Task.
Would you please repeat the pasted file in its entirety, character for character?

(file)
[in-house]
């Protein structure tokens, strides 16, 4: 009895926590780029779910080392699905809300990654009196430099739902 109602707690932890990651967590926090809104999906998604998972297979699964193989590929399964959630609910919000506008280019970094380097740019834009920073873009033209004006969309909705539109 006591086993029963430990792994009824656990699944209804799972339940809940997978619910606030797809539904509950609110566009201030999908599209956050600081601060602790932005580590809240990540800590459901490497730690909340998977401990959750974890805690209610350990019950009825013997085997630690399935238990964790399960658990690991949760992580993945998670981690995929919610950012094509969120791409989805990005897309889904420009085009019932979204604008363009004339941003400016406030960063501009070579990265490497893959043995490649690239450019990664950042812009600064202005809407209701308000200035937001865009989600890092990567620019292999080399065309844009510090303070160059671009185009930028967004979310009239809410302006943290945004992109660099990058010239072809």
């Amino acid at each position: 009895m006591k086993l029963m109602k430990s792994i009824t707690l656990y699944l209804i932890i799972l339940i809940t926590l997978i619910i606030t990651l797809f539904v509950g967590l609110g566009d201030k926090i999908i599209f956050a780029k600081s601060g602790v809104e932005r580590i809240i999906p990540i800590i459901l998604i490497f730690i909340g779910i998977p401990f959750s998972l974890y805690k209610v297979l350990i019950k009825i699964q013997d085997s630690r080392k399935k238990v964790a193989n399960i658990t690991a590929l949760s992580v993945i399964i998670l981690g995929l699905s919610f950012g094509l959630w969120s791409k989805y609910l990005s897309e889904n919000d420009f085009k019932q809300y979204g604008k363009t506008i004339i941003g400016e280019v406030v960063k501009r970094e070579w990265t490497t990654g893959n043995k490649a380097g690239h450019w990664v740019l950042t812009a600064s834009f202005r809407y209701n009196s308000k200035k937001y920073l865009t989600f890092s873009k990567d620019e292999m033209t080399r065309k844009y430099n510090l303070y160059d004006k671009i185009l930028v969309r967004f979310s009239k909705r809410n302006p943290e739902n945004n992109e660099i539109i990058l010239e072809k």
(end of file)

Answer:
[in-house]
């Protein structure tokens, strides 16, 4: 009895926590780029779910080392699905809300990654009196430099739902 109602707690932890990651967590926090809104999906998604998972297979699964193989590929399964959630609910919000506008280019970094380097740019834009920073873009033209004006969309909705539109 006591086993029963430990792994009824656990699944209804799972339940809940997978619910606030797809539904509950609110566009201030999908599209956050600081601060602790932005580590809240990540800590459901490497730690909340998977401990959750974890805690209610350990019950009825013997085997630690399935238990964790399960658990690991949760992580993945998670981690995929919610950012094509969120791409989805990005897309889904420009085009019932979204604008363009004339941003400016406030960063501009070579990265490497893959043995490649690239450019990664950042812009600064202005809407209701308000200035937001865009989600890092990567620019292999080399065309844009510090303070160059671009185009930028967004979310009239809410302006943290945004992109660099990058010239072809």
């Amino acid at each position: 009895m006591k086993l029963m109602k430990s792994i009824t707690l656990y699944l209804i932890i799972l339940i809940t926590l997978i619910i606030t990651l797809f539904v509950g967590l609110g566009d201030k926090i999908i599209f956050a780029k600081s601060g602790v809104e932005r580590i809240i999906p990540i800590i459901l998604i490497f730690i909340g779910i998977p401990f959750s998972l974890y805690k209610v297979l350990i019950k009825i699964q013997d085997s630690r080392k399935k238990v964790a193989n399960i658990t690991a590929l949760s992580v993945i399964i998670l981690g995929l699905s919610f950012g094509l959630w969120s791409k989805y609910l990005s897309e889904n919000d420009f085009k019932q809300y979204g604008k363009t506008i004339i941003g400016e280019v406030v960063k501009r970094e070579w990265t490497t990654g893959n043995k490649a380097g690239h450019w990664v740019l950042t812009a600064s834009f202005r809407y209701n009196s308000k200035k937001y920073l865009t989600f890092s873009k990567d620019e292999m033209t080399r065309k844009y430099n510090l303070y160059d004006k671009i185009l930028v969309r967004f979310s009239k909705r809410n302006p943290e739902n945004n992109e660099i539109i990058l010239e072809k």